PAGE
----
It's freezing cold in Maryland too! I'm getting all my containers and bottles ready with soil and seeds. Can't wait to put them outdoors!
Don't forget to mark your containers/bags with an identifying number or name of your seeds, unless you like surprises! I found that duct tape works the best and doesn't come off easily when it gets wet. I use a pencil or laundry marker & put a number on the bottom of each container which corresponds to a log that I maintain on an Excel spreadsheet. How do you keep track of what you've planted, germinates, blooms, etc.?
This message was edited Dec 13, 2005 9:58 PM
I currently have a spreadsheet of all the seed I've bought - I was thinking of adding a container number column to it that will correspond to the container holding the 'sprouts'.
Ah, winter sowing! Getting ready to start my 5th year!
keyi - the pic you refer to is a teeny bit confusing. When it was first posted, if remember correctly, the gardener was showing how well her WSed seedlings had survived a freak snowstorm. She'd begun to open up the bags and bottles because they'd begun to show germination.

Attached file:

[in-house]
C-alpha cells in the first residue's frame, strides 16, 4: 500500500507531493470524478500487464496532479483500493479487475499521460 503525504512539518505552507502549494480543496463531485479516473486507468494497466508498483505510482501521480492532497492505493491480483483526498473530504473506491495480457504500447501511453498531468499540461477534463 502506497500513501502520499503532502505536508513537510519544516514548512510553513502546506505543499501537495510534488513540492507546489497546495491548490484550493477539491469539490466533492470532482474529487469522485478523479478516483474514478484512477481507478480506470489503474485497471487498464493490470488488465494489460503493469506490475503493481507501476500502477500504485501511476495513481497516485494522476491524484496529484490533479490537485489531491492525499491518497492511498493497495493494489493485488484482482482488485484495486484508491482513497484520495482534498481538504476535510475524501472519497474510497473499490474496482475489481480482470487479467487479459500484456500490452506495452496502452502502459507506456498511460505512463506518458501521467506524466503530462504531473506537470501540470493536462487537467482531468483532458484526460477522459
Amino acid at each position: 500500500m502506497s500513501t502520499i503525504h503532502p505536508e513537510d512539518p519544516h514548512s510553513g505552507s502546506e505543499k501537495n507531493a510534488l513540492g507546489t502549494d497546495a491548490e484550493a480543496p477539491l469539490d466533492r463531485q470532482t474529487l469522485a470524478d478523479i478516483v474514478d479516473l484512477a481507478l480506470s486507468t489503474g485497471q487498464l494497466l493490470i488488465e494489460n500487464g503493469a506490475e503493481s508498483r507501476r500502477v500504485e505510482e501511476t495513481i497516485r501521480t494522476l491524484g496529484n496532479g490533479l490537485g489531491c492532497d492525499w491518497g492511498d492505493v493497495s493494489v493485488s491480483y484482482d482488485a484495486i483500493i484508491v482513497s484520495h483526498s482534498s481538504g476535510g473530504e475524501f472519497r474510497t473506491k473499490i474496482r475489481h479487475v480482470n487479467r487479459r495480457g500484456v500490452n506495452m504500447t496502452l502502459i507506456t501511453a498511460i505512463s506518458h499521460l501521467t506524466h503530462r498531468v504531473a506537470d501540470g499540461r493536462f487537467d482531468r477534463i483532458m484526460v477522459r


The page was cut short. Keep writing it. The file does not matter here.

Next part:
When the seeds are first sown, you do tape the top halves back onto the bottles, and zip the baggie closed ( with drainage and air holes) Once the seeds start to germinate, you can either open the zipper bit by bit or slowly enlarge the holes in the plastic. Easy.
Anitabryk2, that is some list you have!
Happy Winter Sowing everyone!
Anita has it right!
The bottom **holes**ensures drainage and the **open** top(s) ensures air circulation **to prevent fungi and damping off problems** and 'watering' **by letting in the snow/ melting snow**. This is what allows the "maintenance free aspect" of wintersowing.
I've done alot of reading on this and I know I am looking foward to trying it for the first time. Especially since I don't have a green house or the room in my house to setup for seed starting.
I'm looking forward to WS'ing for my first yr too, for same reasons as Anitabryk2 - no green house and not enough room or money to set up a system in the house. How long in advance would you WS tomatoes, if you were me?